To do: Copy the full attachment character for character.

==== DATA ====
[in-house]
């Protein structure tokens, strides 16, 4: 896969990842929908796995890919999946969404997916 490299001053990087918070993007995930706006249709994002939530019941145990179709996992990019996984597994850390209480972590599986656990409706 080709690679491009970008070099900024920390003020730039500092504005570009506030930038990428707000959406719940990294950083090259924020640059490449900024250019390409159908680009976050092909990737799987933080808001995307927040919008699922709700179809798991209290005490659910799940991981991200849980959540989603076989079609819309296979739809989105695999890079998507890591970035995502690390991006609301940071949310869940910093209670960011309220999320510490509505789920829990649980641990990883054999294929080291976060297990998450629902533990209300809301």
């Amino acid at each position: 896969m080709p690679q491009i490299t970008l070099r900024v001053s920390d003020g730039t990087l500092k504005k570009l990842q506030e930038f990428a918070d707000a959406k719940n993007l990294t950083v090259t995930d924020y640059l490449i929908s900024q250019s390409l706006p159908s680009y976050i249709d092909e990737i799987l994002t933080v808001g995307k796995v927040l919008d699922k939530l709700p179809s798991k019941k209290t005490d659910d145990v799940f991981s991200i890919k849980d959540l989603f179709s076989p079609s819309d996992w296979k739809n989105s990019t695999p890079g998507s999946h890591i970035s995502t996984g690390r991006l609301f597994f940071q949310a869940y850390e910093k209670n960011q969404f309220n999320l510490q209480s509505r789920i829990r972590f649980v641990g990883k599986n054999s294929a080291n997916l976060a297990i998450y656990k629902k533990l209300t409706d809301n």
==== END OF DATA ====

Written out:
[in-house]
């Protein structure tokens, strides 16, 4: 896969990842929908796995890919999946969404997916 490299001053990087918070993007995930706006249709994002939530019941145990179709996992990019996984597994850390209480972590599986656990409706 080709690679491009970008070099900024920390003020730039500092504005570009506030930038990428707000959406719940990294950083090259924020640059490449900024250019390409159908680009976050092909990737799987933080808001995307927040919008699922709700179809798991209290005490659910799940991981991200849980959540989603076989079609819309296979739809989105695999890079998507890591970035995502690390991006609301940071949310869940910093209670960011309220999320510490509505789920829990649980641990990883054999294929080291976060297990998450629902533990209300809301």
């Amino acid at each position: 896969m080709p690679q491009i490299t970008l070099r900024v001053s920390d003020g730039t990087l500092k504005k570009l990842q506030e930038f990428a918070d707000a959406k719940n993007l990294t950083v090259t995930d924020y640059l490449i929908s900024q250019s390409l706006p159908s680009y976050i249709d092909e990737i799987l994002t933080v808001g995307k796995v927040l919008d699922k939530l709700p179809s798991k019941k209290t005490d659910d145990v799940f991981s991200i890919k849980d959540l989603f179709s076989p079609s819309d996992w296979k739809n989105s990019t695999p890079g998507s999946h890591i970035s995502t996984g690390r991006l609301f597994f940071q949310a869940y850390e910093k209670n960011q969404f309220n999320l510490q209480s509505r789920i829990r972590f649980v641990g990883k599986n054999s294929a080291n997916l976060a297990i998450y656990k629902k533990l209300t409706d809301n």